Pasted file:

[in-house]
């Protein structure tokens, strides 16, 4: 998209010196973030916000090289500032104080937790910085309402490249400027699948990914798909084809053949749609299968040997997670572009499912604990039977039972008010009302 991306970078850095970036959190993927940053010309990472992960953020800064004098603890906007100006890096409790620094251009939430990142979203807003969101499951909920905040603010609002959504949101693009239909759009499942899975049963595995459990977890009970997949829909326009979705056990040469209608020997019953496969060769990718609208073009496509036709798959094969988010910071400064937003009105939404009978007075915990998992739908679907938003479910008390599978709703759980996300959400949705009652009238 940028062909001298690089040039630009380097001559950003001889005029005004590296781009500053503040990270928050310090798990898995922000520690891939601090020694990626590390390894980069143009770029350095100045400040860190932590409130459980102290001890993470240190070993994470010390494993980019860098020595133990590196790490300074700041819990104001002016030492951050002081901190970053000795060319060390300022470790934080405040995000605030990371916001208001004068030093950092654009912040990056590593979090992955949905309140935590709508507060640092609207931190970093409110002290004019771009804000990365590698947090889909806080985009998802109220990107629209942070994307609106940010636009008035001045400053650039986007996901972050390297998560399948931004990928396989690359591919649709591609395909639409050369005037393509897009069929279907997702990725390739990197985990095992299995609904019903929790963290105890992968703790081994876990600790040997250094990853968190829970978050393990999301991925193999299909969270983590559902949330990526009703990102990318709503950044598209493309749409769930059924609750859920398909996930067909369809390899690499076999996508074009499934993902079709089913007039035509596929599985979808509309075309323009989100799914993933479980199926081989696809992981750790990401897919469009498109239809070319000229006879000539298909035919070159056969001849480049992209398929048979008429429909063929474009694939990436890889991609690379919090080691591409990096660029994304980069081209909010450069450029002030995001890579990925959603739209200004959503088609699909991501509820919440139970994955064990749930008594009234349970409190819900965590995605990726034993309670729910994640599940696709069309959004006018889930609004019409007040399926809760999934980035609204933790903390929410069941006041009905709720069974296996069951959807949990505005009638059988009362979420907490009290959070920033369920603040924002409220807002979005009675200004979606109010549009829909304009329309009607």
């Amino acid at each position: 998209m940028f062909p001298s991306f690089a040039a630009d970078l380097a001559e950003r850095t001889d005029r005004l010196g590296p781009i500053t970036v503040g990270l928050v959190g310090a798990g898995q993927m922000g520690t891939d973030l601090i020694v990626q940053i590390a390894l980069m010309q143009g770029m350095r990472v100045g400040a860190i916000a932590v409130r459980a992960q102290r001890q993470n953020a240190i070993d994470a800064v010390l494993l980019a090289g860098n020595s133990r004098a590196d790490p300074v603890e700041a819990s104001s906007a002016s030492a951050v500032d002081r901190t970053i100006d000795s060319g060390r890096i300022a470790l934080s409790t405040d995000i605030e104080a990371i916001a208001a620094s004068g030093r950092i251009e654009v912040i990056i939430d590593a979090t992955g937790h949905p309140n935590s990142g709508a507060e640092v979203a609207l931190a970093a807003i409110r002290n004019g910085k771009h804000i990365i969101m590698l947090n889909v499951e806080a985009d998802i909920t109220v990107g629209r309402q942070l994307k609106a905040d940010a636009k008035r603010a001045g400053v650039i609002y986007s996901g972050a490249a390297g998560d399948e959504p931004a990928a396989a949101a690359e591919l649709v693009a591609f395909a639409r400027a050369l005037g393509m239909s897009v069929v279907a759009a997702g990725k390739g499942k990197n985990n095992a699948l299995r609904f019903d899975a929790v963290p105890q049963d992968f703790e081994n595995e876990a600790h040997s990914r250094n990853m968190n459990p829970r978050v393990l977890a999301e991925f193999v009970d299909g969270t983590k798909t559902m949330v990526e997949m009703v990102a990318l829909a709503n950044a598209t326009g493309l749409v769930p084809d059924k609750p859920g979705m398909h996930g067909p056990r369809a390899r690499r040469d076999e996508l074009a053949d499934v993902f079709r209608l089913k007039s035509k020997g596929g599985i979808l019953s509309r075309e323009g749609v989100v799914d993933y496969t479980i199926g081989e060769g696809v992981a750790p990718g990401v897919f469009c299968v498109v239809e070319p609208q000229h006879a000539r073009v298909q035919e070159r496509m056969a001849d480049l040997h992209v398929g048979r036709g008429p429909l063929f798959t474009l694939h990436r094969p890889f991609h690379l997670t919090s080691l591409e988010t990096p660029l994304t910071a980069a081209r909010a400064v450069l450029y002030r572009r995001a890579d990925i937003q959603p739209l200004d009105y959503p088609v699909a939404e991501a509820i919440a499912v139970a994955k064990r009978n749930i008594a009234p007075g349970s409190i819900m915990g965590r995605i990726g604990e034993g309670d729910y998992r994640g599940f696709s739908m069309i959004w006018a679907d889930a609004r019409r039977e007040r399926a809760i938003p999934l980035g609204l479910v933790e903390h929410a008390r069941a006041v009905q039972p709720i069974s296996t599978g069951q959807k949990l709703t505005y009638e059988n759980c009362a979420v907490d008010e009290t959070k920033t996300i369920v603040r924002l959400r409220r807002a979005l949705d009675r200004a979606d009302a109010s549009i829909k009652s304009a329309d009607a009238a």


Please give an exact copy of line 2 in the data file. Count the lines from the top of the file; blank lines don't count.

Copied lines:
């Protein structure tokens, strides 16, 4: 998209010196973030916000090289500032104080937790910085309402490249400027699948990914798909084809053949749609299968040997997670572009499912604990039977039972008010009302 991306970078850095970036959190993927940053010309990472992960953020800064004098603890906007100006890096409790620094251009939430990142979203807003969101499951909920905040603010609002959504949101693009239909759009499942899975049963595995459990977890009970997949829909326009979705056990040469209608020997019953496969060769990718609208073009496509036709798959094969988010910071400064937003009105939404009978007075915990998992739908679907938003479910008390599978709703759980996300959400949705009652009238 940028062909001298690089040039630009380097001559950003001889005029005004590296781009500053503040990270928050310090798990898995922000520690891939601090020694990626590390390894980069143009770029350095100045400040860190932590409130459980102290001890993470240190070993994470010390494993980019860098020595133990590196790490300074700041819990104001002016030492951050002081901190970053000795060319060390300022470790934080405040995000605030990371916001208001004068030093950092654009912040990056590593979090992955949905309140935590709508507060640092609207931190970093409110002290004019771009804000990365590698947090889909806080985009998802109220990107629209942070994307609106940010636009008035001045400053650039986007996901972050390297998560399948931004990928396989690359591919649709591609395909639409050369005037393509897009069929279907997702990725390739990197985990095992299995609904019903929790963290105890992968703790081994876990600790040997250094990853968190829970978050393990999301991925193999299909969270983590559902949330990526009703990102990318709503950044598209493309749409769930059924609750859920398909996930067909369809390899690499076999996508074009499934993902079709089913007039035509596929599985979808509309075309323009989100799914993933479980199926081989696809992981750790990401897919469009498109239809070319000229006879000539298909035919070159056969001849480049992209398929048979008429429909063929474009694939990436890889991609690379919090080691591409990096660029994304980069081209909010450069450029002030995001890579990925959603739209200004959503088609699909991501509820919440139970994955064990749930008594009234349970409190819900965590995605990726034993309670729910994640599940696709069309959004006018889930609004019409007040399926809760999934980035609204933790903390929410069941006041009905709720069974296996069951959807949990505005009638059988009362979420907490009290959070920033369920603040924002409220807002979005009675200004979606109010549009829909304009329309009607």